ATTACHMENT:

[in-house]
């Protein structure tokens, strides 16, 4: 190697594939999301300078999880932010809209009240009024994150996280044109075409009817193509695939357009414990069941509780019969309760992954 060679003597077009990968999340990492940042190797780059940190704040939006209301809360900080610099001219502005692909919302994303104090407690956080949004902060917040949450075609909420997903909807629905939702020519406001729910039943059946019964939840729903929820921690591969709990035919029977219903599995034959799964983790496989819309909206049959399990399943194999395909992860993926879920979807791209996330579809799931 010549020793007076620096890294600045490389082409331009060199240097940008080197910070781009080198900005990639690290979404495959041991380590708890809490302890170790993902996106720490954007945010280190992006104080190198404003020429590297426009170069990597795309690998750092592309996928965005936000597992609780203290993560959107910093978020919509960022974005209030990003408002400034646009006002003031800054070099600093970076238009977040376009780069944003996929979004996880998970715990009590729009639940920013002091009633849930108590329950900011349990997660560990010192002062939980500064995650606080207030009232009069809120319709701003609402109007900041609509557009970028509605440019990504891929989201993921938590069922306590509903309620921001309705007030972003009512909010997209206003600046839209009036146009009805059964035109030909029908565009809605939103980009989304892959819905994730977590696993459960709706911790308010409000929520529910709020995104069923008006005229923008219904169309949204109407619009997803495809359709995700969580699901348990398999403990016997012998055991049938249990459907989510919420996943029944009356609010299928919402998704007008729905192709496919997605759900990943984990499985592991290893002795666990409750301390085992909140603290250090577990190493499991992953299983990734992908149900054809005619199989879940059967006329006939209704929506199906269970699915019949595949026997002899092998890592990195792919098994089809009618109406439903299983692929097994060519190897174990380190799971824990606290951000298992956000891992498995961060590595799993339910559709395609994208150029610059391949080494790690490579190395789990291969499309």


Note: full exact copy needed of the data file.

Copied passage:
[in-house]
């Protein structure tokens, strides 16, 4: 190697594939999301300078999880932010809209009240009024994150996280044109075409009817193509695939357009414990069941509780019969309760992954 060679003597077009990968999340990492940042190797780059940190704040939006209301809360900080610099001219502005692909919302994303104090407690956080949004902060917040949450075609909420997903909807629905939702020519406001729910039943059946019964939840729903929820921690591969709990035919029977219903599995034959799964983790496989819309909206049959399990399943194999395909992860993926879920979807791209996330579809799931 010549020793007076620096890294600045490389082409331009060199240097940008080197910070781009080198900005990639690290979404495959041991380590708890809490302890170790993902996106720490954007945010280190992006104080190198404003020429590297426009170069990597795309690998750092592309996928965005936000597992609780203290993560959107910093978020919509960022974005209030990003408002400034646009006002003031800054070099600093970076238009977040376009780069944003996929979004996880998970715990009590729009639940920013002091009633849930108590329950900011349990997660560990010192002062939980500064995650606080207030009232009069809120319709701003609402109007900041609509557009970028509605440019990504891929989201993921938590069922306590509903309620921001309705007030972003009512909010997209206003600046839209009036146009009805059964035109030909029908565009809605939103980009989304892959819905994730977590696993459960709706911790308010409000929520529910709020995104069923008006005229923008219904169309949204109407619009997803495809359709995700969580699901348990398999403990016997012998055991049938249990459907989510919420996943029944009356609010299928919402998704007008729905192709496919997605759900990943984990499985592991290893002795666990409750301390085992909140603290250090577990190493499991992953299983990734992908149900054809005619199989879940059967006329006939209704929506199906269970699915019949595949026997002899092998890592990195792919098994089809009618109406439903299983692929097994060519190897174990380190799971824990606290951000298992956000891992498995961060590595799993339910559709395609994208150029610059391949080494790690490579190395789990291969499309």